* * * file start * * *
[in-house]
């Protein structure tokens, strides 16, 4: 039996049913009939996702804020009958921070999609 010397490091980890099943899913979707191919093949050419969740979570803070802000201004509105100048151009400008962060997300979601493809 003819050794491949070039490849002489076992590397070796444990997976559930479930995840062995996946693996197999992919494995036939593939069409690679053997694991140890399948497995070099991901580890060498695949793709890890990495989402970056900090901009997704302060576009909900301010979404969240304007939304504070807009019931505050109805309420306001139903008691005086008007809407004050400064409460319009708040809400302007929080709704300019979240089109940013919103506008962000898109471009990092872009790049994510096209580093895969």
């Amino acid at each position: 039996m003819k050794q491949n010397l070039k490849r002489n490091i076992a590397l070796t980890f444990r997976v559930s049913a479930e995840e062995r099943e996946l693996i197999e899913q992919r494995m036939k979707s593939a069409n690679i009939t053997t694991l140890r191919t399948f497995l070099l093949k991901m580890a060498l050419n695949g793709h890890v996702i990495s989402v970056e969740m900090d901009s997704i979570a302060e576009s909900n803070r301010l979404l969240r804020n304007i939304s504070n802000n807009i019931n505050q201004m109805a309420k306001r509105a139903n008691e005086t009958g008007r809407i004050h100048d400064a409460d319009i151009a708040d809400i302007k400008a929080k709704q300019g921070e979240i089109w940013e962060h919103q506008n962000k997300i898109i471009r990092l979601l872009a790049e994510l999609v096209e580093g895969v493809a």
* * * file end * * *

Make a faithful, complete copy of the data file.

[in-house]
């Protein structure tokens, strides 16, 4: 039996049913009939996702804020009958921070999609 010397490091980890099943899913979707191919093949050419969740979570803070802000201004509105100048151009400008962060997300979601493809 003819050794491949070039490849002489076992590397070796444990997976559930479930995840062995996946693996197999992919494995036939593939069409690679053997694991140890399948497995070099991901580890060498695949793709890890990495989402970056900090901009997704302060576009909900301010979404969240304007939304504070807009019931505050109805309420306001139903008691005086008007809407004050400064409460319009708040809400302007929080709704300019979240089109940013919103506008962000898109471009990092872009790049994510096209580093895969």
């Amino acid at each position: 039996m003819k050794q491949n010397l070039k490849r002489n490091i076992a590397l070796t980890f444990r997976v559930s049913a479930e995840e062995r099943e996946l693996i197999e899913q992919r494995m036939k979707s593939a069409n690679i009939t053997t694991l140890r191919t399948f497995l070099l093949k991901m580890a060498l050419n695949g793709h890890v996702i990495s989402v970056e969740m900090d901009s997704i979570a302060e576009s909900n803070r301010l979404l969240r804020n304007i939304s504070n802000n807009i019931n505050q201004m109805a309420k306001r509105a139903n008691e005086t009958g008007r809407i004050h100048d400064a409460d319009i151009a708040d809400i302007k400008a929080k709704q300019g921070e979240i089109w940013e962060h919103q506008n962000k997300i898109i471009r990092l979601l872009a790049e994510l999609v096209e580093g895969v493809a």